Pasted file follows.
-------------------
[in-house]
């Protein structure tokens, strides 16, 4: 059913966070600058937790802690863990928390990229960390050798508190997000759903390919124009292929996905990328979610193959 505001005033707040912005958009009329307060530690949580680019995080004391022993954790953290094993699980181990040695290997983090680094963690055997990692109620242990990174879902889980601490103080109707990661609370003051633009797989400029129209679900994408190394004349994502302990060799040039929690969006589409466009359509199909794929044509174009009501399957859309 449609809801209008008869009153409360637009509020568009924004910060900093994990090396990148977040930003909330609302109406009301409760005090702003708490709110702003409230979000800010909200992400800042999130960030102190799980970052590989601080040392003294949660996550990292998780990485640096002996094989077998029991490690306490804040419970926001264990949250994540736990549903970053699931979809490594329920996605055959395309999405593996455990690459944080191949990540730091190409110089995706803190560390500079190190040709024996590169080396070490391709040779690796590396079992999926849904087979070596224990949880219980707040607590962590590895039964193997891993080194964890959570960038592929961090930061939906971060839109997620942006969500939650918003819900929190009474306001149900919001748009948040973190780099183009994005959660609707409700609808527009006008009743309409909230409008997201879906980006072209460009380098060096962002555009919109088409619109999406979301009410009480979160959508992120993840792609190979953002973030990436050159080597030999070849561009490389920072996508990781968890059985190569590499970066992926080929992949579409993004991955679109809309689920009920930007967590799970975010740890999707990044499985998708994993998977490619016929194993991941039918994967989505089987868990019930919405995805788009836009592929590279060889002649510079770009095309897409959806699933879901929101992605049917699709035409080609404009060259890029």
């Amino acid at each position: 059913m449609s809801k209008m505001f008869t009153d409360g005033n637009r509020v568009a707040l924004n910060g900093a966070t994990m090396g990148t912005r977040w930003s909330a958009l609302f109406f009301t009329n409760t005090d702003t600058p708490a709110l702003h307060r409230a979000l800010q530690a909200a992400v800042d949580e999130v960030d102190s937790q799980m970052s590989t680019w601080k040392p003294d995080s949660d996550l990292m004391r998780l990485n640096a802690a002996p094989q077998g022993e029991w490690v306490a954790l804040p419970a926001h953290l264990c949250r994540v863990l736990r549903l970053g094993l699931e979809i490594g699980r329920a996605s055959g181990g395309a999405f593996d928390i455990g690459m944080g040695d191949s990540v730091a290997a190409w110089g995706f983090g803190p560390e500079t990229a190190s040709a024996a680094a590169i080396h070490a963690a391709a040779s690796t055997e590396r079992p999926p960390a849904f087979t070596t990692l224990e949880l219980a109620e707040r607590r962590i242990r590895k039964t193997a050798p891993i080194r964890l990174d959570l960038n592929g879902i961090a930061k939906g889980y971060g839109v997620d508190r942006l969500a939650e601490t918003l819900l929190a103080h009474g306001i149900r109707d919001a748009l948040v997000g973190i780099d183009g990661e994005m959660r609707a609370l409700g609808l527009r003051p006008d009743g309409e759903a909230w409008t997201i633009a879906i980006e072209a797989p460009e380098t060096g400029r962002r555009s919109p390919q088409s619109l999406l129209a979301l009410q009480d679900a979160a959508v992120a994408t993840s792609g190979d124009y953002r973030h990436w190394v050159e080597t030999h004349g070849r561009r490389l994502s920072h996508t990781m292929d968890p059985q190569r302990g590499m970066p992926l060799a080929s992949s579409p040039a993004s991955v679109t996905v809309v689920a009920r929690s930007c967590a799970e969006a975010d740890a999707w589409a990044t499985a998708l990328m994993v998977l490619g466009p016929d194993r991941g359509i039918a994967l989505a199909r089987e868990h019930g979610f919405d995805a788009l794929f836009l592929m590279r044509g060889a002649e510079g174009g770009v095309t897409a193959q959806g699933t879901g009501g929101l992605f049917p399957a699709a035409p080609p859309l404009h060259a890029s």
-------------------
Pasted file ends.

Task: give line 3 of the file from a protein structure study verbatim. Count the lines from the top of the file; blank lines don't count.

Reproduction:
């Amino acid at each position: 059913m449609s809801k209008m505001f008869t009153d409360g005033n637009r509020v568009a707040l924004n910060g900093a966070t994990m090396g990148t912005r977040w930003s909330a958009l609302f109406f009301t009329n409760t005090d702003t600058p708490a709110l702003h307060r409230a979000l800010q530690a909200a992400v800042d949580e999130v960030d102190s937790q799980m970052s590989t680019w601080k040392p003294d995080s949660d996550l990292m004391r998780l990485n640096a802690a002996p094989q077998g022993e029991w490690v306490a954790l804040p419970a926001h953290l264990c949250r994540v863990l736990r549903l970053g094993l699931e979809i490594g699980r329920a996605s055959g181990g395309a999405f593996d928390i455990g690459m944080g040695d191949s990540v730091a290997a190409w110089g995706f983090g803190p560390e500079t990229a190190s040709a024996a680094a590169i080396h070490a963690a391709a040779s690796t055997e590396r079992p999926p960390a849904f087979t070596t990692l224990e949880l219980a109620e707040r607590r962590i242990r590895k039964t193997a050798p891993i080194r964890l990174d959570l960038n592929g879902i961090a930061k939906g889980y971060g839109v997620d508190r942006l969500a939650e601490t918003l819900l929190a103080h009474g306001i149900r109707d919001a748009l948040v997000g973190i780099d183009g990661e994005m959660r609707a609370l409700g609808l527009r003051p006008d009743g309409e759903a909230w409008t997201i633009a879906i980006e072209a797989p460009e380098t060096g400029r962002r555009s919109p390919q088409s619109l999406l129209a979301l009410q009480d679900a979160a959508v992120a994408t993840s792609g190979d124009y953002r973030h990436w190394v050159e080597t030999h004349g070849r561009r490389l994502s920072h996508t990781m292929d968890p059985q190569r302990g590499m970066p992926l060799a080929s992949s579409p040039a993004s991955v679109t996905v809309v689920a009920r929690s930007c967590a799970e969006a975010d740890a999707w589409a990044t499985a998708l990328m994993v998977l490619g466009p016929d194993r991941g359509i039918a994967l989505a199909r089987e868990h019930g979610f919405d995805a788009l794929f836009l592929m590279r044509g060889a002649e510079g174009g770009v095309t897409a193959q959806g699933t879901g009501g929101l992605f049917p399957a699709a035409p080609p859309l404009h060259a890029s």